By Alyce Collins
THIS WOMAN’S dream holiday to Bali turned into a nightmare when she was diagnosed with a rare kidney infection which left her on dialysis for a year, until her life-saving kidney transplant.
Holly Kirk (27) from Melbourne, Australia, was flying high while working for one of the biggest banks in Australia as a Sales Associate in the Mortgage Broking department, until her holiday to Bali left her with a rare kidney disease which turned her life around.
Holly was born with the rare kidney disease called thin based membrane disease, a benign condition which affects the body’s immunity, meaning Holly always had to take extra precaution with her health throughout her life.
Her extra awareness allowed Holly to pay more attention to her health and fitness and she would regularly go to the gym and achieve new personal bests. This was until she was diagnosed with an infective disease on top of her manageable kidney disease.
In February 2017 Holly took a trip to Bali and she assumed the local cuisine and change of water were to blame for her bloated belly and her feeling slightly unwell. However, after five days of sickness once she returned home, Holly went for a precautionary blood test at her doctors, which revealed she’d contracted an infection which had spread to her kidneys and destroyed their function to just seven per cent.
“When I got back from Bali I still felt off, so I had a blood test to be safe. Then I got the call a few days later from my specialist, who never calls me, to say I needed to leave work immediately and go straight to hospital,” Holly explained.
“I was admitted to the ICU and put on dialysis a few hours after, fighting for my life for a few days.
“After being told how serious my illness had gotten so quickly, all that I was thinking in my head was ‘this is it for me, I’m going to die’”.
Holly spent the next year of her life on a dialysis machine at home which she would connect herself to every night while her friends were out celebrating and enjoying life in their twenties.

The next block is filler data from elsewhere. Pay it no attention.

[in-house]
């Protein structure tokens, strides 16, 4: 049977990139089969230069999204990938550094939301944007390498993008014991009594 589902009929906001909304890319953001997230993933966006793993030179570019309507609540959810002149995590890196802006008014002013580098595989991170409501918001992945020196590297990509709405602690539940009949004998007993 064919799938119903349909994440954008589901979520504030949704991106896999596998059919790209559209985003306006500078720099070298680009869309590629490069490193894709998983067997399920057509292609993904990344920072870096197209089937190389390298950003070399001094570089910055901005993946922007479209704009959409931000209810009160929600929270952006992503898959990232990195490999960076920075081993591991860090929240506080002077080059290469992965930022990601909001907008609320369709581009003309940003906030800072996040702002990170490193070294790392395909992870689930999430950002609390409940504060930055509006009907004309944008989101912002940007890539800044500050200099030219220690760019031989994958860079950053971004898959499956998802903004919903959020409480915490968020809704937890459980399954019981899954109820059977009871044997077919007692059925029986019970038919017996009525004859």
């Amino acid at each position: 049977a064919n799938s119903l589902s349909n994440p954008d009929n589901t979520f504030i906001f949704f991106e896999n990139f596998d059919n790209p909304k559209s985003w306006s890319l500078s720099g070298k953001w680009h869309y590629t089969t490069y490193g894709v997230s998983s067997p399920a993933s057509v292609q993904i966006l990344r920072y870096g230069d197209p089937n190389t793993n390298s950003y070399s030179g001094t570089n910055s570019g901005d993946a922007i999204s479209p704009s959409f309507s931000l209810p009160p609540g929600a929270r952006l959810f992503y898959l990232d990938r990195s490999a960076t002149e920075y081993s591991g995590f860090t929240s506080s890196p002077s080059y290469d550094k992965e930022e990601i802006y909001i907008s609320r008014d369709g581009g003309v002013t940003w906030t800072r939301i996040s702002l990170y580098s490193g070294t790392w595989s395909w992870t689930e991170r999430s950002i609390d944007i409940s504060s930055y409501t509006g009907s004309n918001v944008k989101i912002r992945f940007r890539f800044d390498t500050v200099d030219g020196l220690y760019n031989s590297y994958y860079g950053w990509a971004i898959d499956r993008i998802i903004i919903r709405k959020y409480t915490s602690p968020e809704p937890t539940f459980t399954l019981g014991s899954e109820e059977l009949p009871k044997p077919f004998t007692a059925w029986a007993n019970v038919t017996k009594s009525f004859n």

On April 17th, 2018, Holly had a kidney transplant to begin the next phase of her life in recovery.
“Before my surgery, I would lie in bed with no energy and just be feeling generally unwell and depressed because I was extremely isolated from the world,” said Holly.
“My dad was my kidney donor which I am forever grateful for because the average wait time for a new kidney for my tissue type is between five to six years.
“Recovery is hard, you think once the new kidney goes in you’ll be fine, but things take time to settle. Pain was a major problem I was dealing with, and I really struggled for the first month with the anti-rejection meds and immunosuppressant I’m on.
“I was vomiting and feeling nauseated all the time which made me unable to sleep.
“It was all a mess and I wondered if I’d made a mistake, I just desperately wanted this hell of a journey to be over, it had gone on so long and I was barely hanging on. Mentally, emotionally and physically I felt like I couldn’t go on.
“I hit the five-week mark and suddenly had this amazing zest for life and this intense energy, which my doctor told me was ‘normal’, that what I was feeling was what an average healthy person feels every day. That made me realise just how sick I had been for years because I didn’t recall ever feeling this way.”
Five weeks after her transplant surgery, Holly had another surgery to remove the tube in her stomach which was used for dialysis, and a removal of the stent between her new kidney and her bladder.
Throughout her turbulent experience, Holly has blogged about the effects of ‘silent diseases’ to raise awareness and to help other people who may be going through similar.
“All I want to do is help people and this experience has made me realise my calling in life. I was put here to inspire people to be positive.
“One thing that really got to me was when people would say ‘oh but you don’t look sick!’. Kidney disease is called a silent illness for a reason which is scary because what would have happened if I never got that blood test?
“I believe my journey is a blessing in disguise, it’s changed me for the better and I see life for what is really is. I have this intense passion to help people in similar situations, whether that is mental health or kidney disease, and I want to raise awareness about what silent diseases are all about.”
Holly continues to write about her experiences as a transplant survivor on her blog Dialysis Diaries, and on her Instagram @transplantsurvivor_inspirer.
For more information see www.mediadrumworld.com